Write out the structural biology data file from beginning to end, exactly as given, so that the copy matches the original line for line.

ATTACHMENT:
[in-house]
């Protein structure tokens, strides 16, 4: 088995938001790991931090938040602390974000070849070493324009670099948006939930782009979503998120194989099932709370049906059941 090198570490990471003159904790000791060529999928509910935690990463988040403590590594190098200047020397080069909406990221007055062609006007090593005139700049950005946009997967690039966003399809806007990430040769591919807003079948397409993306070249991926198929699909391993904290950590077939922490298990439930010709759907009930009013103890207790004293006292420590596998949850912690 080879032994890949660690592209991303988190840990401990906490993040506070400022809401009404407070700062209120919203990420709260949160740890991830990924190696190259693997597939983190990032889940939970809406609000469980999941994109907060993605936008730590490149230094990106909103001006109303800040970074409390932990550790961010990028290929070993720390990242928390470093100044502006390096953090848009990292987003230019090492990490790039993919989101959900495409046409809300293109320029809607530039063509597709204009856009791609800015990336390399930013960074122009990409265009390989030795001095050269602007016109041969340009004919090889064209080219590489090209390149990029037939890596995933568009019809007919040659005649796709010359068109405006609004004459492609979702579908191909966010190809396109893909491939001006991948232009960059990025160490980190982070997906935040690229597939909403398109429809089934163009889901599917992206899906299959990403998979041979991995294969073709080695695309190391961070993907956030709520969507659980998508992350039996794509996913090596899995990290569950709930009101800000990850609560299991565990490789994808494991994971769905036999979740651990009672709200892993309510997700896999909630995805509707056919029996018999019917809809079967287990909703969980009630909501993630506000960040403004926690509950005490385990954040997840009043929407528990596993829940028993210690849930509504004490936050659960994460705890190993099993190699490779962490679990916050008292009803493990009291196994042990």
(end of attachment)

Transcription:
[in-house]
């Protein structure tokens, strides 16, 4: 088995938001790991931090938040602390974000070849070493324009670099948006939930782009979503998120194989099932709370049906059941 090198570490990471003159904790000791060529999928509910935690990463988040403590590594190098200047020397080069909406990221007055062609006007090593005139700049950005946009997967690039966003399809806007990430040769591919807003079948397409993306070249991926198929699909391993904290950590077939922490298990439930010709759907009930009013103890207790004293006292420590596998949850912690 080879032994890949660690592209991303988190840990401990906490993040506070400022809401009404407070700062209120919203990420709260949160740890991830990924190696190259693997597939983190990032889940939970809406609000469980999941994109907060993605936008730590490149230094990106909103001006109303800040970074409390932990550790961010990028290929070993720390990242928390470093100044502006390096953090848009990292987003230019090492990490790039993919989101959900495409046409809300293109320029809607530039063509597709204009856009791609800015990336390399930013960074122009990409265009390989030795001095050269602007016109041969340009004919090889064209080219590489090209390149990029037939890596995933568009019809007919040659005649796709010359068109405006609004004459492609979702579908191909966010190809396109893909491939001006991948232009960059990025160490980190982070997906935040690229597939909403398109429809089934163009889901599917992206899906299959990403998979041979991995294969073709080695695309190391961070993907956030709520969507659980998508992350039996794509996913090596899995990290569950709930009101800000990850609560299991565990490789994808494991994971769905036999979740651990009672709200892993309510997700896999909630995805509707056919029996018999019917809809079967287990909703969980009630909501993630506000960040403004926690509950005490385990954040997840009043929407528990596993829940028993210690849930509504004490936050659960994460705890190993099993190699490779962490679990916050008292009803493990009291196994042990």